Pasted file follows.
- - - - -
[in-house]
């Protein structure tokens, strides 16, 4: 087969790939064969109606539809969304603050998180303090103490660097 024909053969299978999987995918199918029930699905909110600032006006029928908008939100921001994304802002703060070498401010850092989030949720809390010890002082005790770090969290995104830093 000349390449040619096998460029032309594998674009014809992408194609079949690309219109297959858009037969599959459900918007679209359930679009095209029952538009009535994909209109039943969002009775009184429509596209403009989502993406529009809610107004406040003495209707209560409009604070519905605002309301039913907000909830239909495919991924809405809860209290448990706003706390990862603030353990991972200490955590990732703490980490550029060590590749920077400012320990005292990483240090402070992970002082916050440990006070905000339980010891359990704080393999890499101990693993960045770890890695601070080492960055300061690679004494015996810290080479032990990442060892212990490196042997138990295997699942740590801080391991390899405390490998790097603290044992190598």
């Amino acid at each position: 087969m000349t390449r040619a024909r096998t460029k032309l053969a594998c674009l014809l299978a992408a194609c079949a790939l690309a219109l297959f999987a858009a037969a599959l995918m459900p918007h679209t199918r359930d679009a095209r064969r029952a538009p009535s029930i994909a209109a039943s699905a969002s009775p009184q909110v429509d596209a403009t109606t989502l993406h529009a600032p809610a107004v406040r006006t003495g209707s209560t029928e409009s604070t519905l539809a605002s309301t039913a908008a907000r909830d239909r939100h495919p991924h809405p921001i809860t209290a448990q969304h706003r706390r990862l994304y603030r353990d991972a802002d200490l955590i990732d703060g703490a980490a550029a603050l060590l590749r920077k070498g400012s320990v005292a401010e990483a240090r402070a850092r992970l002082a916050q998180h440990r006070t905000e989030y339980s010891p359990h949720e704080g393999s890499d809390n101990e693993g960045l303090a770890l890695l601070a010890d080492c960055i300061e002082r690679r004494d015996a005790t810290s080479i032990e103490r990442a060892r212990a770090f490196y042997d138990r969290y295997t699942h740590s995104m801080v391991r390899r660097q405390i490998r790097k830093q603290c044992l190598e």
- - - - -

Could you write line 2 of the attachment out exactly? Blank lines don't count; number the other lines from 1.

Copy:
């Protein structure tokens, strides 16, 4: 087969790939064969109606539809969304603050998180303090103490660097 024909053969299978999987995918199918029930699905909110600032006006029928908008939100921001994304802002703060070498401010850092989030949720809390010890002082005790770090969290995104830093 000349390449040619096998460029032309594998674009014809992408194609079949690309219109297959858009037969599959459900918007679209359930679009095209029952538009009535994909209109039943969002009775009184429509596209403009989502993406529009809610107004406040003495209707209560409009604070519905605002309301039913907000909830239909495919991924809405809860209290448990706003706390990862603030353990991972200490955590990732703490980490550029060590590749920077400012320990005292990483240090402070992970002082916050440990006070905000339980010891359990704080393999890499101990693993960045770890890695601070080492960055300061690679004494015996810290080479032990990442060892212990490196042997138990295997699942740590801080391991390899405390490998790097603290044992190598």